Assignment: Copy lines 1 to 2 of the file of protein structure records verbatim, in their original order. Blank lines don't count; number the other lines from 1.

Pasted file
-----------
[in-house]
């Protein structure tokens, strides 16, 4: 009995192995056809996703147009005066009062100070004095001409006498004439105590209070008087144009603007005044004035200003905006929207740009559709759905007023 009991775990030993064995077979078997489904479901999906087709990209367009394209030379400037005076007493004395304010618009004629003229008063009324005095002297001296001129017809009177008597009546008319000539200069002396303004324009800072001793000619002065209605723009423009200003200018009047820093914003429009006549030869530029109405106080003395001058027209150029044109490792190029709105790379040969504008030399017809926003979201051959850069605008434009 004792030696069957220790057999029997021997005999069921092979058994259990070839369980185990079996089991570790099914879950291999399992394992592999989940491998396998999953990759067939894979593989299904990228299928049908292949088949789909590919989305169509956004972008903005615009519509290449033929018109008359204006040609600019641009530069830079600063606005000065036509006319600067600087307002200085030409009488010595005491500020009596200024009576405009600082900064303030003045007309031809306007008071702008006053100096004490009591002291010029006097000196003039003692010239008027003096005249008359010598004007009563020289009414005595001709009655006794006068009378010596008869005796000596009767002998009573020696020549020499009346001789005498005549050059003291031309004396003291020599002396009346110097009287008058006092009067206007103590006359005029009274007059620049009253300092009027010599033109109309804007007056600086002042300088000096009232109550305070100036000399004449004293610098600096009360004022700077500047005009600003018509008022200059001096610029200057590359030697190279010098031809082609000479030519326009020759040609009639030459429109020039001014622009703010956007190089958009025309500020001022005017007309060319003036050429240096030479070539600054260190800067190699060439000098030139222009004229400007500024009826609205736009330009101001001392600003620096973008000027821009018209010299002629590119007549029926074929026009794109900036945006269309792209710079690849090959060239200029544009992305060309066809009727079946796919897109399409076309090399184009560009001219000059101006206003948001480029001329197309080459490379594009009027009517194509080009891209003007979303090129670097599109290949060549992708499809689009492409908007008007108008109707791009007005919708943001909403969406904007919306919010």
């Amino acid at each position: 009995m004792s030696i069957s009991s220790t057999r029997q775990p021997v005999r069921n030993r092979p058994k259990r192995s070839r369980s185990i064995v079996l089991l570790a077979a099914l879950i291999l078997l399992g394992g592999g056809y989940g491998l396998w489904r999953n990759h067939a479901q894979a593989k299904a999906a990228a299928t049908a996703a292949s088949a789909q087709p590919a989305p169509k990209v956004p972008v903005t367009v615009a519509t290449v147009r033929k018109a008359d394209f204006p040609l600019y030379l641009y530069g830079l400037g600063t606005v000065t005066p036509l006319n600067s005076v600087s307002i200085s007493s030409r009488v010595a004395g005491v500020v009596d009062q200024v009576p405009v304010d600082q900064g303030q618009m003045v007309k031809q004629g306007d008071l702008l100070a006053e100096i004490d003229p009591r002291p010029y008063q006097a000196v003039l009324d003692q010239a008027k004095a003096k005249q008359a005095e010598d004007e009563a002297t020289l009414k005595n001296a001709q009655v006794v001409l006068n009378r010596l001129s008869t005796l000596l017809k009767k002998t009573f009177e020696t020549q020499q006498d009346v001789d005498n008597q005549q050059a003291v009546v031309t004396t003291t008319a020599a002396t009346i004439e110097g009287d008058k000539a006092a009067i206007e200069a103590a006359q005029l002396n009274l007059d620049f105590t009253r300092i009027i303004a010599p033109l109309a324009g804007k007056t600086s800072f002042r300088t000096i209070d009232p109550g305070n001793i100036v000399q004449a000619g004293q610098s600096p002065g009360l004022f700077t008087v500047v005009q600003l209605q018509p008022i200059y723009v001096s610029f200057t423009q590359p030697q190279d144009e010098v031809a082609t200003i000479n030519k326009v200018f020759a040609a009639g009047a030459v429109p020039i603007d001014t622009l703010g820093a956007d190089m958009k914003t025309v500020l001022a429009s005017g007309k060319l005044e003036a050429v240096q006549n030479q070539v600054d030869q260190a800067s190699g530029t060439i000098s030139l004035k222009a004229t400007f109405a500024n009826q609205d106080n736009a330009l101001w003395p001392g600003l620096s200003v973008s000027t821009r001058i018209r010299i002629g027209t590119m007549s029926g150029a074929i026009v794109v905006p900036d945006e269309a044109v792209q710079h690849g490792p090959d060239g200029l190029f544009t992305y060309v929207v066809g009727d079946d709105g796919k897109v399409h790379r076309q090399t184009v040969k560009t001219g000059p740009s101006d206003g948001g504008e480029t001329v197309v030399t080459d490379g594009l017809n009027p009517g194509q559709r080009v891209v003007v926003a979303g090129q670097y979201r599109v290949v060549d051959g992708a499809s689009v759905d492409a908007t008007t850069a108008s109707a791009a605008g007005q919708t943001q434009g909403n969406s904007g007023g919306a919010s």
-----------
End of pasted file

[in-house]
């Protein structure tokens, strides 16, 4: 009995192995056809996703147009005066009062100070004095001409006498004439105590209070008087144009603007005044004035200003905006929207740009559709759905007023 009991775990030993064995077979078997489904479901999906087709990209367009394209030379400037005076007493004395304010618009004629003229008063009324005095002297001296001129017809009177008597009546008319000539200069002396303004324009800072001793000619002065209605723009423009200003200018009047820093914003429009006549030869530029109405106080003395001058027209150029044109490792190029709105790379040969504008030399017809926003979201051959850069605008434009 004792030696069957220790057999029997021997005999069921092979058994259990070839369980185990079996089991570790099914879950291999399992394992592999989940491998396998999953990759067939894979593989299904990228299928049908292949088949789909590919989305169509956004972008903005615009519509290449033929018109008359204006040609600019641009530069830079600063606005000065036509006319600067600087307002200085030409009488010595005491500020009596200024009576405009600082900064303030003045007309031809306007008071702008006053100096004490009591002291010029006097000196003039003692010239008027003096005249008359010598004007009563020289009414005595001709009655006794006068009378010596008869005796000596009767002998009573020696020549020499009346001789005498005549050059003291031309004396003291020599002396009346110097009287008058006092009067206007103590006359005029009274007059620049009253300092009027010599033109109309804007007056600086002042300088000096009232109550305070100036000399004449004293610098600096009360004022700077500047005009600003018509008022200059001096610029200057590359030697190279010098031809082609000479030519326009020759040609009639030459429109020039001014622009703010956007190089958009025309500020001022005017007309060319003036050429240096030479070539600054260190800067190699060439000098030139222009004229400007500024009826609205736009330009101001001392600003620096973008000027821009018209010299002629590119007549029926074929026009794109900036945006269309792209710079690849090959060239200029544009992305060309066809009727079946796919897109399409076309090399184009560009001219000059101006206003948001480029001329197309080459490379594009009027009517194509080009891209003007979303090129670097599109290949060549992708499809689009492409908007008007108008109707791009007005919708943001909403969406904007919306919010």